Venice film festival under fire over lack of films by women

AFP/The Local
AFP/The Local - [email protected]
Venice film festival under fire over lack of films by women
President of the Venice Biennale, Paolo Baratta (R), awardsDirector Alfonso Cuaron the Golden Lion prize for Best Film at the 75th Venice Film Festival in 2018. Photo: AFP

As Venice gets ready to host the 76th edition of its world-famous film festival, there has been fresh criticism of its lack of films by female directors.


21 films will be vying for the Lion d'Or at this year's Venice Film Festival, although only two by women made the cut.

This, coupled with the presence of controvrsial director Roman Polanski, was too much for some women in the film industry after the lineup was announced on Thursday.

Last year the festival was slammed for its "toxic masculinity" by female members of the film industry after it selected just one film directed by a woman for the second year running.

But Venice Film Festival director Alberto Barbera insisted the festival was representative of the "feminine condition".

"Numerous films this year deal with the theme of the feminine condition in the world which, even when directed by men, reveal a new sensitivity, proof that the scandals of recent years have left their mark on our culture," Barbera said as he presented the lineup in Rome.

Last year, Barbera said he would "rather quit" than give in to pressure for a quota for women after the Cannes, Toronto and Locarno festivals pledged themselves to gender equality

Hotel Excelsior on the Venice Lido, where the annual Film Festival is held. Photo: AFP

Stars including Robert De Niro, Brad Pitt and Scarlett Johansson will attend, organisers said.

The festival will screen Saudi Arabia's Haifaa al-Mansour's "The Perfect Candidate" about a female doctor trying to run in local elections in the conservative kingdom

Australian comedy "Babyteeth" by Shannon Murphy is also competing.

The festival opens on August 28 with Japanese director Hirokazu Kore-eda's "The Truth", featuring French stars Catherine Deneuve and Juliette Binoche as well as Ethan Hawke.

The film tells the tale of a French cinema star whose decision to publish her memoirs prompts a mother-daughter reunion which turns fiery.

READ ALSO: Venice Biennale shows the human face of architecture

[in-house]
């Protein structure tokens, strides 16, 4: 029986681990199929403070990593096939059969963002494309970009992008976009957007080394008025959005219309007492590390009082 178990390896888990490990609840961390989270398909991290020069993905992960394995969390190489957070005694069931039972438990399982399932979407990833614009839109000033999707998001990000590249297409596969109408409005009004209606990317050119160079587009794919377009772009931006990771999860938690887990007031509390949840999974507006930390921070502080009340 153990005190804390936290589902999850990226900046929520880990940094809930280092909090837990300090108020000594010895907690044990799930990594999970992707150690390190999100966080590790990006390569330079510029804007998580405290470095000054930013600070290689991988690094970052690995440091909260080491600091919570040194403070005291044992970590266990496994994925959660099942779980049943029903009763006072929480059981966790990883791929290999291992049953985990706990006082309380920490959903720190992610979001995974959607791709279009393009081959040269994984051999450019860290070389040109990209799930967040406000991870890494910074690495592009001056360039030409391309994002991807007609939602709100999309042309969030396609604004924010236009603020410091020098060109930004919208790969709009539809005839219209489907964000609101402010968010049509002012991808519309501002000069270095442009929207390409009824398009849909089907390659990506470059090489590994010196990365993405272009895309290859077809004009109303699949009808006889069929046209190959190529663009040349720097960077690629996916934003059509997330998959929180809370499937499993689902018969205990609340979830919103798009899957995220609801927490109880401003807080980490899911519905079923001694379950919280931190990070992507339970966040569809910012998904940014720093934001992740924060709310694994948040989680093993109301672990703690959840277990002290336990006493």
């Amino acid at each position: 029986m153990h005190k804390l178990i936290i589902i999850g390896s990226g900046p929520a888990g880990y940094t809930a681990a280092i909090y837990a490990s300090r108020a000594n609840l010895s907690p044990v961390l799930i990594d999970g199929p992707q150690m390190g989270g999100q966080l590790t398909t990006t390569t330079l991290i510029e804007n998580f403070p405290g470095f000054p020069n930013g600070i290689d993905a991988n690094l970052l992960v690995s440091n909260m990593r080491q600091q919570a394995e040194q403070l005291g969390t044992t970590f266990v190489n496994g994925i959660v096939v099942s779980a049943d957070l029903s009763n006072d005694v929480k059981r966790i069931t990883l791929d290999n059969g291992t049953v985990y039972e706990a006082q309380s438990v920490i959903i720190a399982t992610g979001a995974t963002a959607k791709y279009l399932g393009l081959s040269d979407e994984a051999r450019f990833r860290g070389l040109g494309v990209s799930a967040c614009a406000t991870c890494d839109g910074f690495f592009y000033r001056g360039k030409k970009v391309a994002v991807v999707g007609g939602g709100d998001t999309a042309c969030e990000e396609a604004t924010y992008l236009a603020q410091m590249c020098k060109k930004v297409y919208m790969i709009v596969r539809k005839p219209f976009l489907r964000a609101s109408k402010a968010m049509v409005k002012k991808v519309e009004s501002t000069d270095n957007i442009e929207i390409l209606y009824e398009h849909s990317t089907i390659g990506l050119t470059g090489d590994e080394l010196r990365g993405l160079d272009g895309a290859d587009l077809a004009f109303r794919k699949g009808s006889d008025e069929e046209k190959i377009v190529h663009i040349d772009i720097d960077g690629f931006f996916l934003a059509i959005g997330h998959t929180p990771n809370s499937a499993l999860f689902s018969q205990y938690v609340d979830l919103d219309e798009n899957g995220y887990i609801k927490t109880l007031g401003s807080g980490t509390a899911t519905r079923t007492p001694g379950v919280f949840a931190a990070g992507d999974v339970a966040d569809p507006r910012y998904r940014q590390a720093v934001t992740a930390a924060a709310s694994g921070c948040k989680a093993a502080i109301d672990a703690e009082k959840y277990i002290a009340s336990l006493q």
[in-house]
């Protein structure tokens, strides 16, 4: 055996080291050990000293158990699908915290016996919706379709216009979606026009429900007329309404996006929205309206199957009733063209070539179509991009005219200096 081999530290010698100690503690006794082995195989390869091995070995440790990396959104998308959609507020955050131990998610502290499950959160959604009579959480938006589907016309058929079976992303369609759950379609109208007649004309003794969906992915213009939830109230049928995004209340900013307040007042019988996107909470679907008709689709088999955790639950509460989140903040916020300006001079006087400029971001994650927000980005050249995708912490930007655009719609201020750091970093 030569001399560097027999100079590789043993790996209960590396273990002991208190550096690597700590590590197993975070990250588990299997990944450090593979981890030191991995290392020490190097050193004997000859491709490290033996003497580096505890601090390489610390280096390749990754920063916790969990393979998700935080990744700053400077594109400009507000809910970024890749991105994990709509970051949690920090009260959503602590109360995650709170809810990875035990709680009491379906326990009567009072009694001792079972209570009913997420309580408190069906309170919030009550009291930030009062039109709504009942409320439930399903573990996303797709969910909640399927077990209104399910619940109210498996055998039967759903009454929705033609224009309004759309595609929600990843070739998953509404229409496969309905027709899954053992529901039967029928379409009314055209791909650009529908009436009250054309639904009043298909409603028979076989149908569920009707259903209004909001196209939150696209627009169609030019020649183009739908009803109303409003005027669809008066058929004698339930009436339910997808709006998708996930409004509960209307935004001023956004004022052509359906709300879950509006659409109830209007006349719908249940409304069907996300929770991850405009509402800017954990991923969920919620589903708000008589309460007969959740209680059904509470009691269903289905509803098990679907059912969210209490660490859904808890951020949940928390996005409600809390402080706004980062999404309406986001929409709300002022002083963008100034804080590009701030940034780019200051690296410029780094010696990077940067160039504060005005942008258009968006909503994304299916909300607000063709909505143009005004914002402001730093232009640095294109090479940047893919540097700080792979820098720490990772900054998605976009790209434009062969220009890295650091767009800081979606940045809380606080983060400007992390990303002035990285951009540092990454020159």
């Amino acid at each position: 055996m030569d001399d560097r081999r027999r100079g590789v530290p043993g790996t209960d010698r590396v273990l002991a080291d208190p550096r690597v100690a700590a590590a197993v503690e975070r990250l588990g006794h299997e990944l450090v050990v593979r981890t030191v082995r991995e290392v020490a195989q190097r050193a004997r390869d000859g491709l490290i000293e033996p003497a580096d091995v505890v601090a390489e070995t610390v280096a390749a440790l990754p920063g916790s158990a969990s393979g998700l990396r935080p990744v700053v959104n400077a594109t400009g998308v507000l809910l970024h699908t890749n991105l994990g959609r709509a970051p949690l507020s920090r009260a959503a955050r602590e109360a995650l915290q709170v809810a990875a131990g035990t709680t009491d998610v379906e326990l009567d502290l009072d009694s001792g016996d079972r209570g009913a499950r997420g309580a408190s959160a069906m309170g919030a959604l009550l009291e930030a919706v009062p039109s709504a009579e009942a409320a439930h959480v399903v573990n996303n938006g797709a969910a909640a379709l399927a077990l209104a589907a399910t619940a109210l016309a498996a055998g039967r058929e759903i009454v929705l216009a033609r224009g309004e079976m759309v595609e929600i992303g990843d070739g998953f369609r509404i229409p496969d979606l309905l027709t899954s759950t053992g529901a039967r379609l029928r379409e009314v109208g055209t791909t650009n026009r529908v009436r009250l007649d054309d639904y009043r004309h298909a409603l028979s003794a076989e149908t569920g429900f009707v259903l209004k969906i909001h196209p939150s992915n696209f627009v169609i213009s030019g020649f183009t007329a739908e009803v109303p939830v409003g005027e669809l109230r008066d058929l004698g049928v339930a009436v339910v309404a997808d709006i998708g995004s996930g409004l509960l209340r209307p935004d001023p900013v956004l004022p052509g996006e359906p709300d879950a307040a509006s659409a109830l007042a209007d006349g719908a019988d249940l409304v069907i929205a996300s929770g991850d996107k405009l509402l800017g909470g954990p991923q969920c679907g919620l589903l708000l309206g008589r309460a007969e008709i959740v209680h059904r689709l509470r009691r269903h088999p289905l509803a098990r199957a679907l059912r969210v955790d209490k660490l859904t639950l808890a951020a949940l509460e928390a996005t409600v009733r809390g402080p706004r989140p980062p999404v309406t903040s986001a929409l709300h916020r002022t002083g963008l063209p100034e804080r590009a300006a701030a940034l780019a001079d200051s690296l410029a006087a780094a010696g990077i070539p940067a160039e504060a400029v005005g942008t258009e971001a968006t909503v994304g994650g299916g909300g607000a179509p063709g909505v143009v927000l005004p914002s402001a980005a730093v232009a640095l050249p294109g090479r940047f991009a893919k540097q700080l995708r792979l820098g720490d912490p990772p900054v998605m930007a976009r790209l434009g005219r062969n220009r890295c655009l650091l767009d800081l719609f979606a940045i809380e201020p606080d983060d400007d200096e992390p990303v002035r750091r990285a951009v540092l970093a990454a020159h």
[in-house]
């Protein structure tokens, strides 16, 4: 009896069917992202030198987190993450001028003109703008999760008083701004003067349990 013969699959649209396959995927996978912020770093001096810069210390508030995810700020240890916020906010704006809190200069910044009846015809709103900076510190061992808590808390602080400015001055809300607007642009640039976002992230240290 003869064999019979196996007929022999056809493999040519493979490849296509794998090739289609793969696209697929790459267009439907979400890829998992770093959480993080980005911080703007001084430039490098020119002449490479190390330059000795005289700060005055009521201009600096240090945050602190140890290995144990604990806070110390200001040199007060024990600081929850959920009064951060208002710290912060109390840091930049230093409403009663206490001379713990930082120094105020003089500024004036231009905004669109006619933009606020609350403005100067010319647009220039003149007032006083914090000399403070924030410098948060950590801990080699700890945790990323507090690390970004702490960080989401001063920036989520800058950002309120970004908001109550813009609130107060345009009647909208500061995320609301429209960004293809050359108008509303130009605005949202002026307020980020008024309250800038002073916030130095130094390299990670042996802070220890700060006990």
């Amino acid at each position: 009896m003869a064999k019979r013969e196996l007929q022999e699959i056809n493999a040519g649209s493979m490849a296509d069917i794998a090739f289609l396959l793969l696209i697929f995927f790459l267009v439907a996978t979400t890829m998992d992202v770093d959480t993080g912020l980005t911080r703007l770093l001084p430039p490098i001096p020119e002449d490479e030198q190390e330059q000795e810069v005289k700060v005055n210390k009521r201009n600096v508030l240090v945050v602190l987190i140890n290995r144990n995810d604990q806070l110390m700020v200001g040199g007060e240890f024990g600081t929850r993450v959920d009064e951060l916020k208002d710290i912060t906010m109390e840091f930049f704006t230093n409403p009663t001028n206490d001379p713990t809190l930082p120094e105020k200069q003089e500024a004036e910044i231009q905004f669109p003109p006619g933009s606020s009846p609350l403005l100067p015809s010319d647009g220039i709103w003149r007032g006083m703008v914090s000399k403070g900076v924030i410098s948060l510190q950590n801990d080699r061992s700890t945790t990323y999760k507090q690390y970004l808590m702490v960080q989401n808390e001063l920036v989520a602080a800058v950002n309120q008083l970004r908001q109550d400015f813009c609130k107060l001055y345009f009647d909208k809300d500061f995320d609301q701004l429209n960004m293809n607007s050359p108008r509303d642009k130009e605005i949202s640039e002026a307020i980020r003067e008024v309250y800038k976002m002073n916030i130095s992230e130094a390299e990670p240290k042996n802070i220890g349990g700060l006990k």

Many US stars and big Hollywood productions feature at the festival, seen by many as a springboard for Oscar success.

Brad Pitt stars in the highly-anticipated "Ada Astra", a science fiction film directed by James Gray about an astronaut travelling the solar system in search of his father.

Robert de Niro will attend the premier of "Joker", directed by Todd Phillips and tracing the origins of Batman's famous enemy, with the grimacing superclown played by Joaquin Phoenix.

Steven Soderbergh's "The Laundromat" will also be shown, a thriller about the Panama Papers investigation starring Antonio Banderas, Gary Oldman and Meryl Streep.

The most controversial entry is of course Franco-Polish director Roman Polanski's "J'accuse" about France's 19th century Dreyfus scandal, starring Jean Dujardin.

Polanski fled to France in 1978 after admitting the statutory rape of a 13-year-old girl in the US.

The 85-year-old has been living in the country ever since as a fugitive from the US justice system, despite repeated attempts to have him extradited. 

The festival closes on September 7 with Italian director Giuseppe Capotondi's "The Burnt Orange Heresy" starring Mick Jagger and Donald Sutherland, screened out of competition.

READ ALSO: Where to catch outdoor cinema in Italy this summer


Join the conversation in our comments section below. Share your own views and experience and if you have a question or suggestion for our journalists then email us at [email protected].
Please keep comments civil, constructive and on topic – and make sure to read our terms of use before getting involved.

Please log in to leave a comment.

Anonymous 2019/08/10 12:40
Is it just possible that the films submitted by women just weren't any good? Just a thought.

See Also